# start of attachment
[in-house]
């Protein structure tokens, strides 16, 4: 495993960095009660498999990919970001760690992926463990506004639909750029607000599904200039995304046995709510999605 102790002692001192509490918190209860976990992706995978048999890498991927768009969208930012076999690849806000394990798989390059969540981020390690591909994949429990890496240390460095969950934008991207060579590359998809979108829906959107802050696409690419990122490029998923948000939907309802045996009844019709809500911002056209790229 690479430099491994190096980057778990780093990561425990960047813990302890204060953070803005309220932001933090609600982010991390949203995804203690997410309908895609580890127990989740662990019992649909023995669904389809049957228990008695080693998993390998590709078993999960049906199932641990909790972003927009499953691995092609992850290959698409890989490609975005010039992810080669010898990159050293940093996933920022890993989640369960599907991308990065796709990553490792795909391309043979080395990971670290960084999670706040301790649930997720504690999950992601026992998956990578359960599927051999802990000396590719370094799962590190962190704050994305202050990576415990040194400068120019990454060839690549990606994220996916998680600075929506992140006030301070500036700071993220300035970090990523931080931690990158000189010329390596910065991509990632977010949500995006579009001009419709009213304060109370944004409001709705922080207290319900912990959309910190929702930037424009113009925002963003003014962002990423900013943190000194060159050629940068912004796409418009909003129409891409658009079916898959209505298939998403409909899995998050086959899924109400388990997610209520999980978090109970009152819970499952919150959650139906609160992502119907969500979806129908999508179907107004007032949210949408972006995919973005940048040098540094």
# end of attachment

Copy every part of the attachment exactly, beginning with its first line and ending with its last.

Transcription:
[in-house]
């Protein structure tokens, strides 16, 4: 495993960095009660498999990919970001760690992926463990506004639909750029607000599904200039995304046995709510999605 102790002692001192509490918190209860976990992706995978048999890498991927768009969208930012076999690849806000394990798989390059969540981020390690591909994949429990890496240390460095969950934008991207060579590359998809979108829906959107802050696409690419990122490029998923948000939907309802045996009844019709809500911002056209790229 690479430099491994190096980057778990780093990561425990960047813990302890204060953070803005309220932001933090609600982010991390949203995804203690997410309908895609580890127990989740662990019992649909023995669904389809049957228990008695080693998993390998590709078993999960049906199932641990909790972003927009499953691995092609992850290959698409890989490609975005010039992810080669010898990159050293940093996933920022890993989640369960599907991308990065796709990553490792795909391309043979080395990971670290960084999670706040301790649930997720504690999950992601026992998956990578359960599927051999802990000396590719370094799962590190962190704050994305202050990576415990040194400068120019990454060839690549990606994220996916998680600075929506992140006030301070500036700071993220300035970090990523931080931690990158000189010329390596910065991509990632977010949500995006579009001009419709009213304060109370944004409001709705922080207290319900912990959309910190929702930037424009113009925002963003003014962002990423900013943190000194060159050629940068912004796409418009909003129409891409658009079916898959209505298939998403409909899995998050086959899924109400388990997610209520999980978090109970009152819970499952919150959650139906609160992502119907969500979806129908999508179907107004007032949210949408972006995919973005940048040098540094």